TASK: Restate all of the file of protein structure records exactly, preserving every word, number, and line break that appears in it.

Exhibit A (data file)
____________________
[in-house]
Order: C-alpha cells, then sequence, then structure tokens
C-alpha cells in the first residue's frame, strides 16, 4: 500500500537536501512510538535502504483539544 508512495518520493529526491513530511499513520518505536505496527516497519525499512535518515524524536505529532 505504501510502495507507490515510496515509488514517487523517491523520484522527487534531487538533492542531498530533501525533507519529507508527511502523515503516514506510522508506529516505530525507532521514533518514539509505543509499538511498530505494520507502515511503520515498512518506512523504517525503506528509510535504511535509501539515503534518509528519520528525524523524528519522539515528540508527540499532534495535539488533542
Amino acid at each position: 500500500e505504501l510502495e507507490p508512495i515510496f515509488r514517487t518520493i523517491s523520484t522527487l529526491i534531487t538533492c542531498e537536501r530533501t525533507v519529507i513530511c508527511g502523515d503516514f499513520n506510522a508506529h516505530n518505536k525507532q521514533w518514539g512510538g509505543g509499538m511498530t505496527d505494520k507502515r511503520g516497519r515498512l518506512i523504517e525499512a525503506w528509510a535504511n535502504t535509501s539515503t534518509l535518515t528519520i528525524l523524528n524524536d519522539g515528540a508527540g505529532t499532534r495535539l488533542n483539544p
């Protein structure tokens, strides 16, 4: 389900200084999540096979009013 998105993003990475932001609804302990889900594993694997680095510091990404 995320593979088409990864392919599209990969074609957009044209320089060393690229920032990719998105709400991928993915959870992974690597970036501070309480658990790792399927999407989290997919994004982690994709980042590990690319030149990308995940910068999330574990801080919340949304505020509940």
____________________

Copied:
[in-house]
Order: C-alpha cells, then sequence, then structure tokens
C-alpha cells in the first residue's frame, strides 16, 4: 500500500537536501512510538535502504483539544 508512495518520493529526491513530511499513520518505536505496527516497519525499512535518515524524536505529532 505504501510502495507507490515510496515509488514517487523517491523520484522527487534531487538533492542531498530533501525533507519529507508527511502523515503516514506510522508506529516505530525507532521514533518514539509505543509499538511498530505494520507502515511503520515498512518506512523504517525503506528509510535504511535509501539515503534518509528519520528525524523524528519522539515528540508527540499532534495535539488533542
Amino acid at each position: 500500500e505504501l510502495e507507490p508512495i515510496f515509488r514517487t518520493i523517491s523520484t522527487l529526491i534531487t538533492c542531498e537536501r530533501t525533507v519529507i513530511c508527511g502523515d503516514f499513520n506510522a508506529h516505530n518505536k525507532q521514533w518514539g512510538g509505543g509499538m511498530t505496527d505494520k507502515r511503520g516497519r515498512l518506512i523504517e525499512a525503506w528509510a535504511n535502504t535509501s539515503t534518509l535518515t528519520i528525524l523524528n524524536d519522539g515528540a508527540g505529532t499532534r495535539l488533542n483539544p
């Protein structure tokens, strides 16, 4: 389900200084999540096979009013 998105993003990475932001609804302990889900594993694997680095510091990404 995320593979088409990864392919599209990969074609957009044209320089060393690229920032990719998105709400991928993915959870992974690597970036501070309480658990790792399927999407989290997919994004982690994709980042590990690319030149990308995940910068999330574990801080919340949304505020509940």